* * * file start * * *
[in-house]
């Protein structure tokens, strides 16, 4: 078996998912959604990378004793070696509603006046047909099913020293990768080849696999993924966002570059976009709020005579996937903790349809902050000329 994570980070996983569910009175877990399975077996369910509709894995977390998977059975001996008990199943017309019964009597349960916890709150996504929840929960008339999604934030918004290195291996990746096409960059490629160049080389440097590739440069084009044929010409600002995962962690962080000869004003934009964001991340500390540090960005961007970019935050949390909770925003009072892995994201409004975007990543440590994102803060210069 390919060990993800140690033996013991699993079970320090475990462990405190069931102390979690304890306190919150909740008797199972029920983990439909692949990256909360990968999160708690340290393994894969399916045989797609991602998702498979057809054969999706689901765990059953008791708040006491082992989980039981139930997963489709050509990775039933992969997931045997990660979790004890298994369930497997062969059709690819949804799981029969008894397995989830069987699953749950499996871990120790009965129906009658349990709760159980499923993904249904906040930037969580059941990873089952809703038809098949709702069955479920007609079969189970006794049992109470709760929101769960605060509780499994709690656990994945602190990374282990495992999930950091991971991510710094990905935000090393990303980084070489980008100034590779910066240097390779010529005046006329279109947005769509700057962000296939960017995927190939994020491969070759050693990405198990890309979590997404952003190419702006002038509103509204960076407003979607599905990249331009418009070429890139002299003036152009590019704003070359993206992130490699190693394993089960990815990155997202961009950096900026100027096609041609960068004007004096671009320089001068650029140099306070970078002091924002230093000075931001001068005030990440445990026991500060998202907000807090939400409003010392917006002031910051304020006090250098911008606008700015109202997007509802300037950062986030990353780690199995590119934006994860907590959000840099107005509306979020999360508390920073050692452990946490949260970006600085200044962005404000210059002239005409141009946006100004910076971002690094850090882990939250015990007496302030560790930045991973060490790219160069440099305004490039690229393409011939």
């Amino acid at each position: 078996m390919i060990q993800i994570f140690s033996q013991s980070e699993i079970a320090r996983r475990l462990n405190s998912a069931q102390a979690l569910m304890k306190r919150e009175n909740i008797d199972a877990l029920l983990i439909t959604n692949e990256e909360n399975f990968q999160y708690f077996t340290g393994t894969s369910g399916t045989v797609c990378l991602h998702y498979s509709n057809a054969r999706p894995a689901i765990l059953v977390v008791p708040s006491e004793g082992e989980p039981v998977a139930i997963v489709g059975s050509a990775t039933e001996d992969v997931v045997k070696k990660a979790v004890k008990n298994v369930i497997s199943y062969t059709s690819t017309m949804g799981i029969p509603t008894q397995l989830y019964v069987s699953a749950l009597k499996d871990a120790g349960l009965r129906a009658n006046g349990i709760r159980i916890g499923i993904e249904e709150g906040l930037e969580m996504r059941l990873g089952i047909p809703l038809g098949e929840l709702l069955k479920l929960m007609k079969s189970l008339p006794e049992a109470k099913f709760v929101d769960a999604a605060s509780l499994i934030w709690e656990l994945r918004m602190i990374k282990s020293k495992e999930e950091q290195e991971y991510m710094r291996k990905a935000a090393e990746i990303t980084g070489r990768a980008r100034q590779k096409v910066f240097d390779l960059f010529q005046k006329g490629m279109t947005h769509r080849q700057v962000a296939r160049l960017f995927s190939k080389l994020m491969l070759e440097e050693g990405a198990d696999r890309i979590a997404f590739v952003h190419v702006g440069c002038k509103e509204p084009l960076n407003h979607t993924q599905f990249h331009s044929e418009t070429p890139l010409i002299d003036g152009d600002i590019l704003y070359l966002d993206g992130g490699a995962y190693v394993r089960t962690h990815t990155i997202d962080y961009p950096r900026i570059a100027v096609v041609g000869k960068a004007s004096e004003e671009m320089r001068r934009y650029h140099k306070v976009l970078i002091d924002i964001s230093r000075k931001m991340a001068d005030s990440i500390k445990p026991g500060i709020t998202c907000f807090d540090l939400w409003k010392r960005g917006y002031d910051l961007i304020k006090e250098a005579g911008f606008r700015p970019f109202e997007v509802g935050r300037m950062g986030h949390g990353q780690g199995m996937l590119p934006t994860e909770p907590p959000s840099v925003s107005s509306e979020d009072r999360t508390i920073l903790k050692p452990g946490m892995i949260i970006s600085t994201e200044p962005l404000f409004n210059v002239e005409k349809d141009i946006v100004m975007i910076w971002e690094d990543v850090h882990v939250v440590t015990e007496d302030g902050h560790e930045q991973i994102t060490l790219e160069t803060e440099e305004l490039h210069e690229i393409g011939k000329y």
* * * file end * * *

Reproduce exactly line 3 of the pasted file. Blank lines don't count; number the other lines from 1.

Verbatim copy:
């Amino acid at each position: 078996m390919i060990q993800i994570f140690s033996q013991s980070e699993i079970a320090r996983r475990l462990n405190s998912a069931q102390a979690l569910m304890k306190r919150e009175n909740i008797d199972a877990l029920l983990i439909t959604n692949e990256e909360n399975f990968q999160y708690f077996t340290g393994t894969s369910g399916t045989v797609c990378l991602h998702y498979s509709n057809a054969r999706p894995a689901i765990l059953v977390v008791p708040s006491e004793g082992e989980p039981v998977a139930i997963v489709g059975s050509a990775t039933e001996d992969v997931v045997k070696k990660a979790v004890k008990n298994v369930i497997s199943y062969t059709s690819t017309m949804g799981i029969p509603t008894q397995l989830y019964v069987s699953a749950l009597k499996d871990a120790g349960l009965r129906a009658n006046g349990i709760r159980i916890g499923i993904e249904e709150g906040l930037e969580m996504r059941l990873g089952i047909p809703l038809g098949e929840l709702l069955k479920l929960m007609k079969s189970l008339p006794e049992a109470k099913f709760v929101d769960a999604a605060s509780l499994i934030w709690e656990l994945r918004m602190i990374k282990s020293k495992e999930e950091q290195e991971y991510m710094r291996k990905a935000a090393e990746i990303t980084g070489r990768a980008r100034q590779k096409v910066f240097d390779l960059f010529q005046k006329g490629m279109t947005h769509r080849q700057v962000a296939r160049l960017f995927s190939k080389l994020m491969l070759e440097e050693g990405a198990d696999r890309i979590a997404f590739v952003h190419v702006g440069c002038k509103e509204p084009l960076n407003h979607t993924q599905f990249h331009s044929e418009t070429p890139l010409i002299d003036g152009d600002i590019l704003y070359l966002d993206g992130g490699a995962y190693v394993r089960t962690h990815t990155i997202d962080y961009p950096r900026i570059a100027v096609v041609g000869k960068a004007s004096e004003e671009m320089r001068r934009y650029h140099k306070v976009l970078i002091d924002i964001s230093r000075k931001m991340a001068d005030s990440i500390k445990p026991g500060i709020t998202c907000f807090d540090l939400w409003k010392r960005g917006y002031d910051l961007i304020k006090e250098a005579g911008f606008r700015p970019f109202e997007v509802g935050r300037m950062g986030h949390g990353q780690g199995m996937l590119p934006t994860e909770p907590p959000s840099v925003s107005s509306e979020d009072r999360t508390i920073l903790k050692p452990g946490m892995i949260i970006s600085t994201e200044p962005l404000f409004n210059v002239e005409k349809d141009i946006v100004m975007i910076w971002e690094d990543v850090h882990v939250v440590t015990e007496d302030g902050h560790e930045q991973i994102t060490l790219e160069t803060e440099e305004l490039h210069e690229i393409g011939k000329y």